Learn more about UNICEF’s work under the topic "Education".
In 2014, the world witnessed the abduction of more than 276 school girls taken from their school in the town of Chibok, in northeastern Nigeria, triggering a massive solidarity movement on social media with celebrities calling on the governments of the world to act. We wanted to bring them back, to live their childhood as any child - any girl - should be entitled to. Yet, more than five years later, more than 100 of the “Chibok girls” are still missing. Worse, 110 more girls were abducted, and five lost their lives, in February 2018 in Dapchi, northeast Nigeria.
Half a million Rohingya children are stateless refugees in the Cox’s Bazar area in southern Bangladesh, increasingly anxious about their futures, and vulnerable to frustration and despair.
More than 145,000 Rohingya refugee children living in camps in south-east Bangladesh are now attending UNICEF-supported learning centres, as a new school year begins.
Millions of children around the world are trapped in child labour, depriving them of their childhood, their health and education, and condemning them to a life of poverty and want. Of course, there is work that children do to help their families in ways that are neither harmful nor exploitative. But many children are stuck in unacceptable work for children – a serious violation of their rights.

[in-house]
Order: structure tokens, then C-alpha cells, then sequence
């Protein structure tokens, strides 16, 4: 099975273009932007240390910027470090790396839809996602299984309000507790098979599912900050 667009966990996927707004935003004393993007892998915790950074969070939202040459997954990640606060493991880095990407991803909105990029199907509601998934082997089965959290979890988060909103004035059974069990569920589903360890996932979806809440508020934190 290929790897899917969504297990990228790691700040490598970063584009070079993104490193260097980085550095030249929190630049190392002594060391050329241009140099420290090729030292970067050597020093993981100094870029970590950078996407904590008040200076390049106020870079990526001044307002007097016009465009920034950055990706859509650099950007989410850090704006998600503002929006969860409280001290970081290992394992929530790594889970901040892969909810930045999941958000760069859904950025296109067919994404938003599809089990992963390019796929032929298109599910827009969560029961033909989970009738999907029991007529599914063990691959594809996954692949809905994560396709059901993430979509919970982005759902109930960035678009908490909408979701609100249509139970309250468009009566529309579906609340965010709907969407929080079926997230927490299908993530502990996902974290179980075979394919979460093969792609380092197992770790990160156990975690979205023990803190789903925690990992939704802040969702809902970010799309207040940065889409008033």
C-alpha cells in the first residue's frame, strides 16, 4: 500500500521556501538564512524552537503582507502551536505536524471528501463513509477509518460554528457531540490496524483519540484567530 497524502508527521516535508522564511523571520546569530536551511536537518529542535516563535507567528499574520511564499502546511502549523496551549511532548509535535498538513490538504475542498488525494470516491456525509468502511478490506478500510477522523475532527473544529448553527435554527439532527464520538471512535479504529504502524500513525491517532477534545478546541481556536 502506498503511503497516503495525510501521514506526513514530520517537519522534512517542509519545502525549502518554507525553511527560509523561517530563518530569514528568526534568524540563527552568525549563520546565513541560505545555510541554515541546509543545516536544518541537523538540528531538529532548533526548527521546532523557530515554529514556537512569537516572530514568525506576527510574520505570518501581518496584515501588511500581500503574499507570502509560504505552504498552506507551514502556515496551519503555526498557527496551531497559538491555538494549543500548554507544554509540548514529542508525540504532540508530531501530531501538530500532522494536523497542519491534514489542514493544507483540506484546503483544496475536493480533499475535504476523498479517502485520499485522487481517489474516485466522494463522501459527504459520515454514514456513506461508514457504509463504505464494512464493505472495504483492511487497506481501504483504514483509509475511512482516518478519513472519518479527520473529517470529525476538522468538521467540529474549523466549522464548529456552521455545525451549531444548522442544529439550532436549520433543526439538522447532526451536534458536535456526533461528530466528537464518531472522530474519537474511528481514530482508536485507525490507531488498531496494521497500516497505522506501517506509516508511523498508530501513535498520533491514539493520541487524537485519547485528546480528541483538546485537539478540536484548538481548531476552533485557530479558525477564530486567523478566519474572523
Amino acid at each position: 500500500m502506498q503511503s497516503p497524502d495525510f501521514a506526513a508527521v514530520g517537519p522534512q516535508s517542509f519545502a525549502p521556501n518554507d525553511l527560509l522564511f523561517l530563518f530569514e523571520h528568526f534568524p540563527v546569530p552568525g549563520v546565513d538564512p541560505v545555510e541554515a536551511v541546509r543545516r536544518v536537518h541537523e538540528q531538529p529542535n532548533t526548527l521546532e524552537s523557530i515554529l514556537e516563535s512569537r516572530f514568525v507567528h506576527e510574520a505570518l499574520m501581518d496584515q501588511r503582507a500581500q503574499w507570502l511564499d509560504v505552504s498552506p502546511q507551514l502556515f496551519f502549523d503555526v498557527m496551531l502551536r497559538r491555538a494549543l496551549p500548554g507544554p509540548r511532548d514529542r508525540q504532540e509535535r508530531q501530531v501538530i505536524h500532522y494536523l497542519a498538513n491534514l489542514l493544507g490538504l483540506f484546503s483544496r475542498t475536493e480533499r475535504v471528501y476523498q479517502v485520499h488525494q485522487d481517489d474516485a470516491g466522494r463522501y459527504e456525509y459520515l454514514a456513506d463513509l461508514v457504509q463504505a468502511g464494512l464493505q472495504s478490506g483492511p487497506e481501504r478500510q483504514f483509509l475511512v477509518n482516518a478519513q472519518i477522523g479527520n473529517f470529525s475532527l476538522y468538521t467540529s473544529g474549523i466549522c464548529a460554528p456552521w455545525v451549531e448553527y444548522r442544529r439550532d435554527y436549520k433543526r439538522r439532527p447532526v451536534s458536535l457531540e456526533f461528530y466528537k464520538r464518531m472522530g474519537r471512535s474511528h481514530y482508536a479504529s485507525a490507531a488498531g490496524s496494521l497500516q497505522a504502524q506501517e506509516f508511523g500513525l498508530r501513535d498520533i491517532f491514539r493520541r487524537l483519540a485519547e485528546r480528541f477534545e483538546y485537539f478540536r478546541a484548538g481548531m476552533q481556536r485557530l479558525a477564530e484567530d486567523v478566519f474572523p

In 2018, UNICEF reached almost all corners of the globe – 190 countries to be exact – to help save children’s lives. We have chosen five stories of success to show how generous support from our donors paired with tireless work from UNICEF staff, volunteers and partners are truly making a difference, for every child.
Over 150,000 students in Sulawesi, Indonesia are out of school following an earthquake and tsunami in September. UNICEF is working hard to deliver emergency education materials to help children get back into the classroom.
Children around the world have the fundamental right to peace. Since 2015, children in Yemen have been subject to ongoing conflict, in particular the damage and closure of schools around the country. Without access to education, an entire generation of children are facing a desolate future.
Discover how UNICEF is helping to rebuild education in Iraq.
On the anniversary of the crisis Rohingya children continue to struggle. A year ago today children - sick, exhausted and in desperate need of clean water and food - started arriving in droves in the Rohingya refugee camps of Bangladesh. 12 months on, these children’s struggle continues. While their most basic needs are now being met, more than half a million Rohingya refugee girls and boys are being denied the chance of a proper education.
UNICEF Canada is pleased to announce that Fatou Jammeh, our Community Development Officer, has been accepted as a 2018-19 Fellow in the Association of Fundraising Professionals Foundation for Philanthropy - Canada Fellowship in Inclusion and Philanthropy Program.